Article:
Sermon – Lent 3 – "Unless You Repent" – Luke 13:1-9 – 3/7/10

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We come now to the 3rd Sunday in the season of Lent. Just 18 days ago on Ash Wednesday, we received the ashes on our forehead as the sign of our repentance and heard the prophet Joel cry out to us, "Yet even now," declares the Lord, return to me with all your heart, with fasting, with weeping, and with mourning; and rend your hearts and not your garments. Return to the Lord, your God, for he is gracious and merciful, slow to anger, and abounding in steadfast love; and he relents over disaster." (Joel 2:12-13)

Just 18 days ago, we heard the apostle Paul plead with us, "We implore you on behalf of Christ, be reconciled to God." (2 Cor. 5:20).

By now, the ashes have long since been washed away and the words that we heard on that night have been forgotten. Which explains tells us why Lent can never be just a one-night-stand. The Church has always insisted on a prolonged period time for the call to repent to be sounded. 40 days and 40 nights is not too long a period of time either.

For the truth of the matter is, we being who we are, are never finished with repenting. Repentance is not something you do once and then get on with your life now that you've got that messy little business taken care of. Turning from the death of our sins and idolatry and being raised up to new life by the grace and mercy of Jesus Christ is a continual process for the Christian. It only stops if you stop following Christ or when you die in Christ. In the meantime, we always need to hear the call to repent and turn from our sin and to the steadfast love of God in Jesus Christ.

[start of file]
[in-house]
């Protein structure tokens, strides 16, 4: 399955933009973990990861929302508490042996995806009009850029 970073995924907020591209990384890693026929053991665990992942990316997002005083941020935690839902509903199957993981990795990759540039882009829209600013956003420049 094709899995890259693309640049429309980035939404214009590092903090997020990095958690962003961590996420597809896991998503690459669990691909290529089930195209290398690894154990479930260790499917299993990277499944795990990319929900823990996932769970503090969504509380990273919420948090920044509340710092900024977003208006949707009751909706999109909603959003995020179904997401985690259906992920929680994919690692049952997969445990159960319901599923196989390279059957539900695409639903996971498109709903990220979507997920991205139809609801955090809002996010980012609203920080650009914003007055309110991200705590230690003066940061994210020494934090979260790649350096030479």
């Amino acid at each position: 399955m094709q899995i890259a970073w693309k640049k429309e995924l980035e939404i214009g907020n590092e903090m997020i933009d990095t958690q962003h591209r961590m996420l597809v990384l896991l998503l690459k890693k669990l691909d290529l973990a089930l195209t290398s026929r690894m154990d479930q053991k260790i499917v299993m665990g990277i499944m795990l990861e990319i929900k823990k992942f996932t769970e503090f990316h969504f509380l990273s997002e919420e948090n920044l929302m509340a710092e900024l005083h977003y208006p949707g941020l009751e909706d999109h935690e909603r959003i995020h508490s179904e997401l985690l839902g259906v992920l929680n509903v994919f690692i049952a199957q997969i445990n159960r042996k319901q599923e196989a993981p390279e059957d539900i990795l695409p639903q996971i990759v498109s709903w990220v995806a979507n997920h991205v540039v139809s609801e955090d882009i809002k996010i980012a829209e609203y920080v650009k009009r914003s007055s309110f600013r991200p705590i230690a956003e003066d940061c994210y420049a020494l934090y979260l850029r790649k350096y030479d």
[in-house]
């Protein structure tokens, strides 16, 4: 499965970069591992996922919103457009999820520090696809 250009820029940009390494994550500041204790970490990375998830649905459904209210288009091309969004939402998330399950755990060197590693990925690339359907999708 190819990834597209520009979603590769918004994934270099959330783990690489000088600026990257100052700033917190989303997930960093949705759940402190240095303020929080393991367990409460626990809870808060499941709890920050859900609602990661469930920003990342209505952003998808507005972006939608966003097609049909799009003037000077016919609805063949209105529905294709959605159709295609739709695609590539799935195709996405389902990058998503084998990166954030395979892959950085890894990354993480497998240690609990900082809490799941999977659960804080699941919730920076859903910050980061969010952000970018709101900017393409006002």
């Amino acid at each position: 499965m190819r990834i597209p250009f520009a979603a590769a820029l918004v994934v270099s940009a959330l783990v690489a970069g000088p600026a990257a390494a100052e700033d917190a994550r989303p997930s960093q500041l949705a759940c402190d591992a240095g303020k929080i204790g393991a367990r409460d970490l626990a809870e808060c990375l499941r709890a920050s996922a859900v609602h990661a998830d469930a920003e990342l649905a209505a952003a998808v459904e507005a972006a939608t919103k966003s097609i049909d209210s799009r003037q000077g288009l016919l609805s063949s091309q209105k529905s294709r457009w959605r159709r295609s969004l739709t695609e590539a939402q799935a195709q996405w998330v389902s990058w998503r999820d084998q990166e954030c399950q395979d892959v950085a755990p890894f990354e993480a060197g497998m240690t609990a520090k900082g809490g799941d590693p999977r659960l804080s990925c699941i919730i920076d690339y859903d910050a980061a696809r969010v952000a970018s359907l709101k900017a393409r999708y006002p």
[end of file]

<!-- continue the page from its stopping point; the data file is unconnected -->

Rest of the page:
I. The Call To Repent
Today, the call to repent comes from the lips of Jesus. He was teaching the crowds when some who were present in the crowd "told Him about the Galileans whose blood Pilate mixed with their sacrifices." Luke doesn't tell us who "the Galileans" were and frankly, there's no historical record that this ever actually happened. But it's the kind of thing, knowing Pilate and those Romans, wouldn't surprise us a bit.